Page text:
The balancing of the pressures carried out on the diaphragm on the two sides, also taking into account the movement of the diaphragm transmitted to the valve, ensure that the pressure in the dosaging chamber is equal to or slightly less than atmospheric pressure. In applications on single-cylinder motors it can be observed that the action of the diaphragm dosager and of the annexed needle valve occurs in synchrony with the movement of the piston in the motor, and that the dosager operates intermittently.
Although the movement of the diaphragm generated by the pressure difference on the two faces of the diaphragm allows acceptable operation of the motor, however, to improve the performance of the motor, electrically actuated actuators are increasingly used, which “correct” the pressure exerted on the diaphragm through the addition of an electromagnetic force, so as to control the flow of fuel to be fed to the motor.
Known actuators do not always meet the user's requirements satisfactorily. The use of diaphragm carburettors requires that various demands be met. First of all, the carburettor must be produced at a low cost due to the impact of its cost on the end products in which it is usually applied. Moreover, it must be able to operate in any position of use and thus have a dosager the properties of which do not change based upon the position of the carburettor/motor. Finally, it must be able to operate at high speeds and in areas where high vibrations are generated. In some cases, a manual pump is implemented so as to reload fuel into the circuit when it is empty, typically after a long period without being used. One of the effects of manual pumping is the large displacement of the diaphragm; therefore all of the components of the dosager must allow it.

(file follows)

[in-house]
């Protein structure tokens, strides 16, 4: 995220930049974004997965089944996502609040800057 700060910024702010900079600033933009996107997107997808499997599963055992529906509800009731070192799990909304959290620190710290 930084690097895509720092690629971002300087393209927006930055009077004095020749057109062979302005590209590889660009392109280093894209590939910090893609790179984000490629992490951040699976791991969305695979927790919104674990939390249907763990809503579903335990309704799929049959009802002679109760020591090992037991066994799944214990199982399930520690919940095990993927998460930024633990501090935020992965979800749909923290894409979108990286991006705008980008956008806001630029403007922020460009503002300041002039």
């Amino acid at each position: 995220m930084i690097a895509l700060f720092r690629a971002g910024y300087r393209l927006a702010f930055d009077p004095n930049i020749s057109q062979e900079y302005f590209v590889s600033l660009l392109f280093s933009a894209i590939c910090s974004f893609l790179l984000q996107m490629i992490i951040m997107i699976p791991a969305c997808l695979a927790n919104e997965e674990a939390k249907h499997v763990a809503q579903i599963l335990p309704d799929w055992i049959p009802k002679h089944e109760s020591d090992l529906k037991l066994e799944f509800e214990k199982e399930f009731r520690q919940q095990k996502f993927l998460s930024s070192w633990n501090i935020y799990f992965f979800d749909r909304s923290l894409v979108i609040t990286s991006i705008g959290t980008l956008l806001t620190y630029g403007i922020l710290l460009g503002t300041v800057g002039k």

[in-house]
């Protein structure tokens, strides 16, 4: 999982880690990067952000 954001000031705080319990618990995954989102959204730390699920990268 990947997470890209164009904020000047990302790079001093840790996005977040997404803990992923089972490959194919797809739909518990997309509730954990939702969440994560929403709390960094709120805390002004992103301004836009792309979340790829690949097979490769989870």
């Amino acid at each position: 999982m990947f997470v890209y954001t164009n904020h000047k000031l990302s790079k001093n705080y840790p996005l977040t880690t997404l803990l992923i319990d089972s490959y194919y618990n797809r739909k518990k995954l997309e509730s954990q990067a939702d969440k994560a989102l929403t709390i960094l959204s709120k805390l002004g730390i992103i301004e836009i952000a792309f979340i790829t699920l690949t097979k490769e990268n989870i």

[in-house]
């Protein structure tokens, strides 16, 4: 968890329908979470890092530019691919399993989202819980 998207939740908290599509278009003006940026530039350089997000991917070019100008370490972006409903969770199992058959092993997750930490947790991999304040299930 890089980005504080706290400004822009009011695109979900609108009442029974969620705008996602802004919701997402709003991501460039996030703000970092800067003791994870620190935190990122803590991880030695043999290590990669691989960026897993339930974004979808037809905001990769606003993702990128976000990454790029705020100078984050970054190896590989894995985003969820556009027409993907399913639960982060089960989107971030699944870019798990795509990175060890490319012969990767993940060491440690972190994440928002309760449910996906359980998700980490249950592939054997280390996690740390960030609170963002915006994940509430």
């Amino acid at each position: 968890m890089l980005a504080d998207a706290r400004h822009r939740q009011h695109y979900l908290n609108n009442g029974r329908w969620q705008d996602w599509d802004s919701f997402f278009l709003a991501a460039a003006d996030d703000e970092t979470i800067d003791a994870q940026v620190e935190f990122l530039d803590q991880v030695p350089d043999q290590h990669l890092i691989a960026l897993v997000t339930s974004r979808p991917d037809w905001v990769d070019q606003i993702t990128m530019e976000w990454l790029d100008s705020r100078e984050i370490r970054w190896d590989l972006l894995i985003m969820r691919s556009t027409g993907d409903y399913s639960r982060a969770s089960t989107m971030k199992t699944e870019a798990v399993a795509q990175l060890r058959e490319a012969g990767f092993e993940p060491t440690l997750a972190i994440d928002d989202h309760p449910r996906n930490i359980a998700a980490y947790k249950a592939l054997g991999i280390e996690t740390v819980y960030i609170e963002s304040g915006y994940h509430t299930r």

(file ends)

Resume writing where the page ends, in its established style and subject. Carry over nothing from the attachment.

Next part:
Thus, there is a great need to have a diaphragm carburettor that, in meeting the aforementioned requirements, has an actuator of the diaphragm that allows electronic control of its behaviour.
The purpose of the present invention is to provide a diaphragm carburettor with electromagnetic actuator having structural and functional characteristics that allows the aforementioned requirements to be met.
Such a purpose is accomplished through a carburettor in accordance with claim 1.
The dependent claims outline preferred and particularly advantageous embodiments of the carburettor according to the invention.
Further characteristics and advantages of the invention shall become clearer from reading the following description, provided as an example and not limiting purposes, with the help of the figures illustrated in the attached tables, in which:
With reference to the aforementioned figures, an electromagnetic actuator, applied to a dosaging device 2 of a diaphragm carburettor, in accordance with the present invention, is globally indicated with 1.